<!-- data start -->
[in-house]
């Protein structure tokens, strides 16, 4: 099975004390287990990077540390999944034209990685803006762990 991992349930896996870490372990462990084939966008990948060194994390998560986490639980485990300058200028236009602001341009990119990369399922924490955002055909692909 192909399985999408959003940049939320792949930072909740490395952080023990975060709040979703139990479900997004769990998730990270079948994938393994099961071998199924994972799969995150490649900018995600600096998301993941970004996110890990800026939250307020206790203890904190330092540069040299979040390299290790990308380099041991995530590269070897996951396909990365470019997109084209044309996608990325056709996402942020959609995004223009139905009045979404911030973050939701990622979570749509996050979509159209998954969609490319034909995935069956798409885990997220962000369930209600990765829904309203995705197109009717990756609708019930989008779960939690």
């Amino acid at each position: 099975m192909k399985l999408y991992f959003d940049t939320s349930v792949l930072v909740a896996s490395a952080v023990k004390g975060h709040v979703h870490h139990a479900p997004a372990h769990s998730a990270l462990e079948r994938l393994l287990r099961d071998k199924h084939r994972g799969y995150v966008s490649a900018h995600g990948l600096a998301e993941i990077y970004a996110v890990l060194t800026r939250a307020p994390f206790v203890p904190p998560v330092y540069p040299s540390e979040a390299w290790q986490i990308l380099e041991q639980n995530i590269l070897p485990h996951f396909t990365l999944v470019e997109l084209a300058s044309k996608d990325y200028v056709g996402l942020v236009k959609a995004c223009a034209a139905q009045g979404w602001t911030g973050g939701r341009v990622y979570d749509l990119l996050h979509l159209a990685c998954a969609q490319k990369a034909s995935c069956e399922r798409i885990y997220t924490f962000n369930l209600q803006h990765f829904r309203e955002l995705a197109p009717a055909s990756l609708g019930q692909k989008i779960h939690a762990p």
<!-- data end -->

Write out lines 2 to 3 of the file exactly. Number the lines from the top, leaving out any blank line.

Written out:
């Protein structure tokens, strides 16, 4: 099975004390287990990077540390999944034209990685803006762990 991992349930896996870490372990462990084939966008990948060194994390998560986490639980485990300058200028236009602001341009990119990369399922924490955002055909692909 192909399985999408959003940049939320792949930072909740490395952080023990975060709040979703139990479900997004769990998730990270079948994938393994099961071998199924994972799969995150490649900018995600600096998301993941970004996110890990800026939250307020206790203890904190330092540069040299979040390299290790990308380099041991995530590269070897996951396909990365470019997109084209044309996608990325056709996402942020959609995004223009139905009045979404911030973050939701990622979570749509996050979509159209998954969609490319034909995935069956798409885990997220962000369930209600990765829904309203995705197109009717990756609708019930989008779960939690």
């Amino acid at each position: 099975m192909k399985l999408y991992f959003d940049t939320s349930v792949l930072v909740a896996s490395a952080v023990k004390g975060h709040v979703h870490h139990a479900p997004a372990h769990s998730a990270l462990e079948r994938l393994l287990r099961d071998k199924h084939r994972g799969y995150v966008s490649a900018h995600g990948l600096a998301e993941i990077y970004a996110v890990l060194t800026r939250a307020p994390f206790v203890p904190p998560v330092y540069p040299s540390e979040a390299w290790q986490i990308l380099e041991q639980n995530i590269l070897p485990h996951f396909t990365l999944v470019e997109l084209a300058s044309k996608d990325y200028v056709g996402l942020v236009k959609a995004c223009a034209a139905q009045g979404w602001t911030g973050g939701r341009v990622y979570d749509l990119l996050h979509l159209a990685c998954a969609q490319k990369a034909s995935c069956e399922r798409i885990y997220t924490f962000n369930l209600q803006h990765f829904r309203e955002l995705a197109p009717a055909s990756l609708g019930q692909k989008i779960h939690a762990p």